Finally, as discussed above, the BE values are estimates of biomarker concentrations consistent with specific existing risk assessment–derived exposure guidance values such as RfDs and MRLs; reliance on exposure guidance values other than those selected in this analysis could result in different BE values and estimated HQ or cancer risk estimates. Such exposure guidance values are the result of a risk assessment process that often involves extrapolation of toxicity data from laboratory animals to humans and the application of uncertainty factors to account for possible differences between animals and humans and among individuals in the human population, and these values are exposure route specific. The BE values rely upon available toxicokinetic data to estimate corresponding steady-state biomarker concentrations, with attendant uncertainties. Biomonitoring data often reflect multiple exposure routes and pathways that may or may not correspond to the exposure routes assumed in the underlying risk assessment, and the data reflect concentrations at a point in time that may be more or less representative of long term average concentrations, depending upon the chemical and exposure pathways. These uncertainties and complexities are important considerations in the examination and interpretation of the results presented in this analysis and should be incorporated in more detailed examination of the biomarker data and assessment of potential health risks on a chemical-specific basis.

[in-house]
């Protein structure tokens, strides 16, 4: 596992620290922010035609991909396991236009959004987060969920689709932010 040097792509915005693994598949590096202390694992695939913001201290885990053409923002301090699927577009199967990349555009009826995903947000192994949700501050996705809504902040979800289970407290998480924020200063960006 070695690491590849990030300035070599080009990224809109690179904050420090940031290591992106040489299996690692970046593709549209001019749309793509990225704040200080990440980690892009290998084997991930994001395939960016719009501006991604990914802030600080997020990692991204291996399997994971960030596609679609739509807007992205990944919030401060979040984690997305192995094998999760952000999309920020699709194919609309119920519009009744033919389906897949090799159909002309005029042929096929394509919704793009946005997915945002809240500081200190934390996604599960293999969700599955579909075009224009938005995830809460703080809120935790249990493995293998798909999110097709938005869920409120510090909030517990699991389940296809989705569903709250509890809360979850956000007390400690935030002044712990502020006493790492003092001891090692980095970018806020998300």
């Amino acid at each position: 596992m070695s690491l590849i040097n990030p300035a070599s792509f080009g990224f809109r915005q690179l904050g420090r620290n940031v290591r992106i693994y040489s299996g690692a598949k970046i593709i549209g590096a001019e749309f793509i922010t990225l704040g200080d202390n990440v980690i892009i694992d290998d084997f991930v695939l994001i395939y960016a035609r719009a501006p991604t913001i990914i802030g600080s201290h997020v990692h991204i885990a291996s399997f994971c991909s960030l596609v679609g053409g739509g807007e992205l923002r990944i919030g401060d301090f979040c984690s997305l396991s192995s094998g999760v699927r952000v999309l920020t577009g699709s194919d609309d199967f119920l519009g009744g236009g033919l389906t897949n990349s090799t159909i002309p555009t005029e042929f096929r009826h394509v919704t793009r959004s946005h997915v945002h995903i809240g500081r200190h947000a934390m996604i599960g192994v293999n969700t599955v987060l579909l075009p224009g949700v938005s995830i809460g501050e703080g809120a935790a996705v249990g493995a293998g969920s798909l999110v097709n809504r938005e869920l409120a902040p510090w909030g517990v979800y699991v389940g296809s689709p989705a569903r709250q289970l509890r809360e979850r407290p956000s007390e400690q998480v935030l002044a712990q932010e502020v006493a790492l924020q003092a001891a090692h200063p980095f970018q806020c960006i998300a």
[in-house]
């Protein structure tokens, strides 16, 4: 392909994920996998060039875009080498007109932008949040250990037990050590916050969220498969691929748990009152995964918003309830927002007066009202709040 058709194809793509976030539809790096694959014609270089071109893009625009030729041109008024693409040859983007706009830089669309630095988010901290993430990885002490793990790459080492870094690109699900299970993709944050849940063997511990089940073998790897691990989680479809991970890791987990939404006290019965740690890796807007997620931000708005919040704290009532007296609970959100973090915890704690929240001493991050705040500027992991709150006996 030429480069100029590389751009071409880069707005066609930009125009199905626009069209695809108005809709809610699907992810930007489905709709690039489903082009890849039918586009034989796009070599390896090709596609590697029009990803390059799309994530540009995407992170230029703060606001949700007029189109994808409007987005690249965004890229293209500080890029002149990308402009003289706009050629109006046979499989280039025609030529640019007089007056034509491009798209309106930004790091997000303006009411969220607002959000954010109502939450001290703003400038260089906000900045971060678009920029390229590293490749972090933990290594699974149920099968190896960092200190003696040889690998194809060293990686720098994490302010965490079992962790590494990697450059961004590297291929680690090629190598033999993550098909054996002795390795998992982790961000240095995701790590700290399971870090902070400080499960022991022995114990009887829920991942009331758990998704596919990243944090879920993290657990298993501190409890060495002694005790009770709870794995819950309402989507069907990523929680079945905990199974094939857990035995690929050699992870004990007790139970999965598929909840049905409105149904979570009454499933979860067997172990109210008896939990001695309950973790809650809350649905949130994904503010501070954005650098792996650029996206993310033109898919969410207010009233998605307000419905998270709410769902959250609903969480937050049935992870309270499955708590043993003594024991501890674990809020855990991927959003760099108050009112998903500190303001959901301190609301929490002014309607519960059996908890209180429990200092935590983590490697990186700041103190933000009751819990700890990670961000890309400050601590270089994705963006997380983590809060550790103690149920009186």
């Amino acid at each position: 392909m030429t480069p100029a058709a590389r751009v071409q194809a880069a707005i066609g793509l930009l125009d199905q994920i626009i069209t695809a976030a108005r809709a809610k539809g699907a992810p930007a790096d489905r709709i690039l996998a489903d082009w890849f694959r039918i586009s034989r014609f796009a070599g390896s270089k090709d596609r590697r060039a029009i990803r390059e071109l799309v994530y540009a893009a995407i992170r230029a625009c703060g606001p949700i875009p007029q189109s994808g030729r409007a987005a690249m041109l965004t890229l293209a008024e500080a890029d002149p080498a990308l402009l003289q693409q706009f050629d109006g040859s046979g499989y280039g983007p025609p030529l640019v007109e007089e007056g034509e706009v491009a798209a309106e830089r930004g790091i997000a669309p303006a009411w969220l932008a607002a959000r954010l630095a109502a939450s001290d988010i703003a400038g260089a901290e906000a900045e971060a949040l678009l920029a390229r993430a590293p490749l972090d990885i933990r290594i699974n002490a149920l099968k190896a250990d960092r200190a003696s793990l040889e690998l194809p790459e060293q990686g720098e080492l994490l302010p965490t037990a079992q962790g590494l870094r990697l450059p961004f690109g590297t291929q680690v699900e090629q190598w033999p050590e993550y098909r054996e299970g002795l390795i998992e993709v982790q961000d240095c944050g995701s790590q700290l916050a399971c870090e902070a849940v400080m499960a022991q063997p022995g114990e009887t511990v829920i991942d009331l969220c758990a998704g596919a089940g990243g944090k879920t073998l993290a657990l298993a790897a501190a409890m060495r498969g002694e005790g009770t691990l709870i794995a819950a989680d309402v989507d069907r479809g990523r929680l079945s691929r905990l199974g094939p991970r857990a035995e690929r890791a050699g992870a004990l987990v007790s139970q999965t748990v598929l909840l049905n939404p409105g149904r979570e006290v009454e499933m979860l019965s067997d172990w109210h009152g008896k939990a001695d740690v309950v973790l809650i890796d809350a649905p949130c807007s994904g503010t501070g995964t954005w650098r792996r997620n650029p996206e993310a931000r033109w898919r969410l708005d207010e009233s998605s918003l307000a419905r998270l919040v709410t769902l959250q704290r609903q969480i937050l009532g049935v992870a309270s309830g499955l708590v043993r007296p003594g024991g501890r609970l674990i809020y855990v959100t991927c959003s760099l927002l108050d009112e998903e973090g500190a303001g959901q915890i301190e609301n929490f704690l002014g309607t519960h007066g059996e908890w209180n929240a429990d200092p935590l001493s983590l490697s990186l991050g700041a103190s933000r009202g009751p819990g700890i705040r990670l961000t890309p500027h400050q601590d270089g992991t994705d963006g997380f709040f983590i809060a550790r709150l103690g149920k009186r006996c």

The exposure data provided by the NER biomonitoring program are unique in terms of providing a cross-chemical assessment of the U.S. population’s exposures to chemicals. Many approaches to evaluating and using these data for public health research are possible. This approach, in which these data are assessed in comparison to the available BE values and related health risk–based screening values, provides for the first time a means for examining population exposures to multiple environmental chemicals in the context of the risk assessments for those chemicals. This evaluation allows, for the chemicals included, a comparative analysis that can assist risk managers in prioritization of chemicals for more detailed chemical-specific evaluation and risk assessment follow-up. Such activities may include exposure pathway studies, detailed evaluation of underlying toxicological or risk assessment data and uncertainty factors included in the risk assessment process, and active steps to identify exposure mitigation strategies where appropriate. The value of the data will increase as BE values or other health risk–based screening values are developed for additional analytes, which will allow expansion of the subset of NER analytes that can be placed into this context.